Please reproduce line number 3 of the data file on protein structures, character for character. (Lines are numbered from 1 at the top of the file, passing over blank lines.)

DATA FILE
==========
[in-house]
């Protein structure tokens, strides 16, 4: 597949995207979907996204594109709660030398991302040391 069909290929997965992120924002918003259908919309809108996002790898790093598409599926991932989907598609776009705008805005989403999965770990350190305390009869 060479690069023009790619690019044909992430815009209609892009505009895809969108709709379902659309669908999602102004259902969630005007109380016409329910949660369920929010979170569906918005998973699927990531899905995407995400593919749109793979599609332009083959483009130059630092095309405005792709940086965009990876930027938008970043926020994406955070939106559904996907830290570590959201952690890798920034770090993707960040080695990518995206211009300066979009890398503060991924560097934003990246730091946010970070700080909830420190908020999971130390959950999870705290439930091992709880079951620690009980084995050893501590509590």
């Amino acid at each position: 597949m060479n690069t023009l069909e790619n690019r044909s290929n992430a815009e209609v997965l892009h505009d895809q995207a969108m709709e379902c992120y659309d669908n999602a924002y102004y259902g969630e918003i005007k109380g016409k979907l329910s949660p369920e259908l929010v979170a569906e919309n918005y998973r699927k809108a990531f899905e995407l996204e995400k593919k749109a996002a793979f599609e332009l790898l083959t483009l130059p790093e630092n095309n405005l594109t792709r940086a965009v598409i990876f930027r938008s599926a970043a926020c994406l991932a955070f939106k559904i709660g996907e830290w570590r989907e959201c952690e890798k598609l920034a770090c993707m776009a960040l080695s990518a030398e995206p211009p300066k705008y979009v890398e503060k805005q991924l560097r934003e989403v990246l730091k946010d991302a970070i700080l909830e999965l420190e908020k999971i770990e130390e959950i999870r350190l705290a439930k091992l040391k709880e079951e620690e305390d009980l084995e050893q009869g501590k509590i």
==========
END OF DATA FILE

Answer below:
């Amino acid at each position: 597949m060479n690069t023009l069909e790619n690019r044909s290929n992430a815009e209609v997965l892009h505009d895809q995207a969108m709709e379902c992120y659309d669908n999602a924002y102004y259902g969630e918003i005007k109380g016409k979907l329910s949660p369920e259908l929010v979170a569906e919309n918005y998973r699927k809108a990531f899905e995407l996204e995400k593919k749109a996002a793979f599609e332009l790898l083959t483009l130059p790093e630092n095309n405005l594109t792709r940086a965009v598409i990876f930027r938008s599926a970043a926020c994406l991932a955070f939106k559904i709660g996907e830290w570590r989907e959201c952690e890798k598609l920034a770090c993707m776009a960040l080695s990518a030398e995206p211009p300066k705008y979009v890398e503060k805005q991924l560097r934003e989403v990246l730091k946010d991302a970070i700080l909830e999965l420190e908020k999971i770990e130390e959950i999870r350190l705290a439930k091992l040391k709880e079951e620690e305390d009980l084995e050893q009869g501590k509590i």